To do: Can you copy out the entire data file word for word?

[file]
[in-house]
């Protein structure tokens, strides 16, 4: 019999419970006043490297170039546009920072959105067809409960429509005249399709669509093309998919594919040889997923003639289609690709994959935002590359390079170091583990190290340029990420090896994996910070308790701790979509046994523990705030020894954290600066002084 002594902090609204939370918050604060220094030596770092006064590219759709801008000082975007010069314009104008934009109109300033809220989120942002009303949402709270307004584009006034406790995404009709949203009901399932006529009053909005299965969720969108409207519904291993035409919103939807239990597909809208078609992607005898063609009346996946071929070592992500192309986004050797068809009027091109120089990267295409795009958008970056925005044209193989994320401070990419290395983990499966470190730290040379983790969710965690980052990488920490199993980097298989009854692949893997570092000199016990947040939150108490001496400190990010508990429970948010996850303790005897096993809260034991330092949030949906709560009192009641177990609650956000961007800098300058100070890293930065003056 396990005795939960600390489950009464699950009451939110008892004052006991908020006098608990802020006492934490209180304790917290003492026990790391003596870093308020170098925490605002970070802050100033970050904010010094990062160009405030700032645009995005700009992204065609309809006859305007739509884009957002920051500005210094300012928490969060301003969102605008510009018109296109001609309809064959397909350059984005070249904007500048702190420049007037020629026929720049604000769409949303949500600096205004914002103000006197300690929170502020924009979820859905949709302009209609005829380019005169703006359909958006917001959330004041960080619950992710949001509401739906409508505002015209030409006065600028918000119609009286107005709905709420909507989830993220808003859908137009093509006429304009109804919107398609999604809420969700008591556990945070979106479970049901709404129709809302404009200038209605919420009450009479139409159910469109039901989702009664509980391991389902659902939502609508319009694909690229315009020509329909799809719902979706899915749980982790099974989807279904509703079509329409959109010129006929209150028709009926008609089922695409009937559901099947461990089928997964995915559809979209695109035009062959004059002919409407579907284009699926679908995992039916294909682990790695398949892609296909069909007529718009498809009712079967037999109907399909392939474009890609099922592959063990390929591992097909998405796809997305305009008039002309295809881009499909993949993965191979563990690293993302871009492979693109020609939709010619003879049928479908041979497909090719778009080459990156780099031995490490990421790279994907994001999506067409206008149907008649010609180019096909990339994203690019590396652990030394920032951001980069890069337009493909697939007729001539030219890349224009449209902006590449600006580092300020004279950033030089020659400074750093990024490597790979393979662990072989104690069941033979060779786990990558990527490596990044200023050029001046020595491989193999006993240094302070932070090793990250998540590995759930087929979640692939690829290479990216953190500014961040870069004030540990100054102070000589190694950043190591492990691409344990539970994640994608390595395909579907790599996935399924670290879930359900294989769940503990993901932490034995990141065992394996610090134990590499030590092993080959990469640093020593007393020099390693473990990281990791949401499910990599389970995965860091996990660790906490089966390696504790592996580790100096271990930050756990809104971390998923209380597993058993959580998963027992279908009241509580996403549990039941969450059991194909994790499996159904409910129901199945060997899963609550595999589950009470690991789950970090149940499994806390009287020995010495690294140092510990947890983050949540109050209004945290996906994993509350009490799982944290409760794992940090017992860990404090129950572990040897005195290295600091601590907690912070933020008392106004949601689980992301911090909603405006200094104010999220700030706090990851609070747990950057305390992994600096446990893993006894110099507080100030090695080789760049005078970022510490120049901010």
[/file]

[in-house]
């Protein structure tokens, strides 16, 4: 019999419970006043490297170039546009920072959105067809409960429509005249399709669509093309998919594919040889997923003639289609690709994959935002590359390079170091583990190290340029990420090896994996910070308790701790979509046994523990705030020894954290600066002084 002594902090609204939370918050604060220094030596770092006064590219759709801008000082975007010069314009104008934009109109300033809220989120942002009303949402709270307004584009006034406790995404009709949203009901399932006529009053909005299965969720969108409207519904291993035409919103939807239990597909809208078609992607005898063609009346996946071929070592992500192309986004050797068809009027091109120089990267295409795009958008970056925005044209193989994320401070990419290395983990499966470190730290040379983790969710965690980052990488920490199993980097298989009854692949893997570092000199016990947040939150108490001496400190990010508990429970948010996850303790005897096993809260034991330092949030949906709560009192009641177990609650956000961007800098300058100070890293930065003056 396990005795939960600390489950009464699950009451939110008892004052006991908020006098608990802020006492934490209180304790917290003492026990790391003596870093308020170098925490605002970070802050100033970050904010010094990062160009405030700032645009995005700009992204065609309809006859305007739509884009957002920051500005210094300012928490969060301003969102605008510009018109296109001609309809064959397909350059984005070249904007500048702190420049007037020629026929720049604000769409949303949500600096205004914002103000006197300690929170502020924009979820859905949709302009209609005829380019005169703006359909958006917001959330004041960080619950992710949001509401739906409508505002015209030409006065600028918000119609009286107005709905709420909507989830993220808003859908137009093509006429304009109804919107398609999604809420969700008591556990945070979106479970049901709404129709809302404009200038209605919420009450009479139409159910469109039901989702009664509980391991389902659902939502609508319009694909690229315009020509329909799809719902979706899915749980982790099974989807279904509703079509329409959109010129006929209150028709009926008609089922695409009937559901099947461990089928997964995915559809979209695109035009062959004059002919409407579907284009699926679908995992039916294909682990790695398949892609296909069909007529718009498809009712079967037999109907399909392939474009890609099922592959063990390929591992097909998405796809997305305009008039002309295809881009499909993949993965191979563990690293993302871009492979693109020609939709010619003879049928479908041979497909090719778009080459990156780099031995490490990421790279994907994001999506067409206008149907008649010609180019096909990339994203690019590396652990030394920032951001980069890069337009493909697939007729001539030219890349224009449209902006590449600006580092300020004279950033030089020659400074750093990024490597790979393979662990072989104690069941033979060779786990990558990527490596990044200023050029001046020595491989193999006993240094302070932070090793990250998540590995759930087929979640692939690829290479990216953190500014961040870069004030540990100054102070000589190694950043190591492990691409344990539970994640994608390595395909579907790599996935399924670290879930359900294989769940503990993901932490034995990141065992394996610090134990590499030590092993080959990469640093020593007393020099390693473990990281990791949401499910990599389970995965860091996990660790906490089966390696504790592996580790100096271990930050756990809104971390998923209380597993058993959580998963027992279908009241509580996403549990039941969450059991194909994790499996159904409910129901199945060997899963609550595999589950009470690991789950970090149940499994806390009287020995010495690294140092510990947890983050949540109050209004945290996906994993509350009490799982944290409760794992940090017992860990404090129950572990040897005195290295600091601590907690912070933020008392106004949601689980992301911090909603405006200094104010999220700030706090990851609070747990950057305390992994600096446990893993006894110099507080100030090695080789760049005078970022510490120049901010």